Part of her training has been the history of Durdana, taught by the Despotana, with emphasis on the death of the Despotana's child at the Water Terrace. She explains to the girls that the wicked Chancellor encouraged the evil Tanyelis to butcher her husband's family and her child, the future Sun Lord. She also points out that the current Sun Lord is a usurper. She encourages them to hate the Chancellor and the current Sun Lord, but ensures that they will never to tell anyone else how she and they feel.
Six years later, Lale completes her schooling and, even though exempted as a girl, takes the Universal Examination, on which she does very well. After the school completion ceremony, the Despotana gives each girl a choice of careers, but Lale has to choose between apprenticing with the Tradition Tutoress or serving the Moon Lady at Three Springs. Moreover, she cannot remain with her best friend, Dilara, if she studies to replace the Tradition Tutoress. Both resignly choose Three Springs, but find out after they arrive that it is really a school for spies and assassins.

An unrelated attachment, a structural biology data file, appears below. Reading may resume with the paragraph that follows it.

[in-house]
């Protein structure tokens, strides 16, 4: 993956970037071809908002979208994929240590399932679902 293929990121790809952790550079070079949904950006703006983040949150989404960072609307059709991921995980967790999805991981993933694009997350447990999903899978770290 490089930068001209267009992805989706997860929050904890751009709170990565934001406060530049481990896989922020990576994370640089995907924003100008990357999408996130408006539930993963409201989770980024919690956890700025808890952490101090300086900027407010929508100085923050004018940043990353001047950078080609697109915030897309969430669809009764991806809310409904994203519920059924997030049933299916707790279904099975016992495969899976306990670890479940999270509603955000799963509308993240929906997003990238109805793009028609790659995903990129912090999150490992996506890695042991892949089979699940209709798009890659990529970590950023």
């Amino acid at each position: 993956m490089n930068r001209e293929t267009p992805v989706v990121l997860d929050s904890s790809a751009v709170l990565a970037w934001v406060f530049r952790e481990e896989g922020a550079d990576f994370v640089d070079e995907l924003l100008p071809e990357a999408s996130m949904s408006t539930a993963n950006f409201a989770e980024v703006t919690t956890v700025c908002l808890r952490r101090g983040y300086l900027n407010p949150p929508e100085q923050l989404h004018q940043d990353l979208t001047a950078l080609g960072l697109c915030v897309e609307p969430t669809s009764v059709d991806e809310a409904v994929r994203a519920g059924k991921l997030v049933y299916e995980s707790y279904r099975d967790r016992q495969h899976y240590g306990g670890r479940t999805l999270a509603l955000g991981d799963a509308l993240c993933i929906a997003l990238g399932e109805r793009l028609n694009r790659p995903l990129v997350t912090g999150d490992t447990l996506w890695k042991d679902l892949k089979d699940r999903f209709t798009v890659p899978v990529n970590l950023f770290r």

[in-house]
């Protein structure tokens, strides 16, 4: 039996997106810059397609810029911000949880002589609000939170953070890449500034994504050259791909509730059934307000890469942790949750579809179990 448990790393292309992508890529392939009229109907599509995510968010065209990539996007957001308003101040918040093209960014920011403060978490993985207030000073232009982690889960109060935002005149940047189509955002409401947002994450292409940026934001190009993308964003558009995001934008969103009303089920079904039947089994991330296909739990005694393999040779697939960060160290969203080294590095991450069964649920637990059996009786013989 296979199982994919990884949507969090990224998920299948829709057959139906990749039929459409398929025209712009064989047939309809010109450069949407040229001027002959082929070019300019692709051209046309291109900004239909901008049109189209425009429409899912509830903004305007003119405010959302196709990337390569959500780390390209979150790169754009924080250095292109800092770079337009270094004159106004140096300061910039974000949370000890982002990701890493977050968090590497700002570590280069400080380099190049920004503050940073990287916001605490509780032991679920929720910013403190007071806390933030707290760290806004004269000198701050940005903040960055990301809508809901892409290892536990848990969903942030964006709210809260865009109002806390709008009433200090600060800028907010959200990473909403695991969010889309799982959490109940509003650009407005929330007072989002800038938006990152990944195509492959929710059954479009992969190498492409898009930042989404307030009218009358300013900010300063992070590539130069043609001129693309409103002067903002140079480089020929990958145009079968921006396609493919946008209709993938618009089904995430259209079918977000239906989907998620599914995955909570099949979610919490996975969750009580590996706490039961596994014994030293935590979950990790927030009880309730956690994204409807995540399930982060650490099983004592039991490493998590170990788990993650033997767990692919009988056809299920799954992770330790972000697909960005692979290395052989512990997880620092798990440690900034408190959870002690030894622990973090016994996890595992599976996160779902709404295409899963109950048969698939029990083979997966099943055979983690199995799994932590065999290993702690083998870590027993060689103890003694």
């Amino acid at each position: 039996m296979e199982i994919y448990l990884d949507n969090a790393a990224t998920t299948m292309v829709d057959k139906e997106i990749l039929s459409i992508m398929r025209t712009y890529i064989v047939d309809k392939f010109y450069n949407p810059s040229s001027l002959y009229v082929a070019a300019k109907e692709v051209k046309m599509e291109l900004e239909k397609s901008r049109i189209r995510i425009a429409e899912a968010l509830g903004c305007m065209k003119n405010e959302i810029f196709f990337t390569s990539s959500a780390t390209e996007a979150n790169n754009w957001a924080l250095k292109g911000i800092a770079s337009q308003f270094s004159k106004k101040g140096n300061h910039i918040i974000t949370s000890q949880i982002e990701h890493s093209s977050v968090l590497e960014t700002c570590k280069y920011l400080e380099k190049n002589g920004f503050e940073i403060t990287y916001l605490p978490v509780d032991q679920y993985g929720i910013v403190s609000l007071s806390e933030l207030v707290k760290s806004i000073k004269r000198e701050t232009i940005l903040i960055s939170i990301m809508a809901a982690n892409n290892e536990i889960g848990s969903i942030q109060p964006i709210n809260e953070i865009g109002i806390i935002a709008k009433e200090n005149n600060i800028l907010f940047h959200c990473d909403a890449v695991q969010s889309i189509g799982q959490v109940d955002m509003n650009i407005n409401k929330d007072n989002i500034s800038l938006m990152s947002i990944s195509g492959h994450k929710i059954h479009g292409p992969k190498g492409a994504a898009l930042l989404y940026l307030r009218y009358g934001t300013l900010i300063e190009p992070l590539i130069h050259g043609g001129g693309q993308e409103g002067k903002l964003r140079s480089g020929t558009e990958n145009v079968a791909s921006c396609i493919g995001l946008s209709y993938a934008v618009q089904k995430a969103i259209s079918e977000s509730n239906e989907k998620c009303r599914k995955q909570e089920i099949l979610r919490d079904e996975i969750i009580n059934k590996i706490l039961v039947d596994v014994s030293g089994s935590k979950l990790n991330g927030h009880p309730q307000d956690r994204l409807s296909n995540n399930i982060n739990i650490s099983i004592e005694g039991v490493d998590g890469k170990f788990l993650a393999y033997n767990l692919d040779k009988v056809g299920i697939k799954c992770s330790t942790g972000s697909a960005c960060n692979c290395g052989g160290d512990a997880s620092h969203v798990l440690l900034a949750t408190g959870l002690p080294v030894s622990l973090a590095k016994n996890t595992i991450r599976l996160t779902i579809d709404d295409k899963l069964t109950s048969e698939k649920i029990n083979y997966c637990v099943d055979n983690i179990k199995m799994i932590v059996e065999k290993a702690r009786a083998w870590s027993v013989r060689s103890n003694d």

After years of training at Three Springs, Lale is sent to Master Luasin's acting school in Istana. Months later, Lale travels as an apprentice with the Elder Company to Kurjain, where she has been ordered to gain the attention of the Sun Lord. She closely resembles his newly dead wife, so she makes the resemblance a matter of general gossip. Terem sends for her after hearing reports of her appearance. They spend a hour or two every few days just discussing a wide range of topics and gradually they fall in love. Eventually she becomes his Inamorata, less than a wife and more that a mistress.
In their discussions, Terem describes his plans to restore the former lands and unity of the old Empire. With her training in political affairs, she realizes that he may be the only one who can accomplish this and, without such unity, Durdana is doomed to either fade away or fall to the Exile kingdoms. Her love for her homeland is conflicting with her love for the Despotana. Then she discovers who her family had been.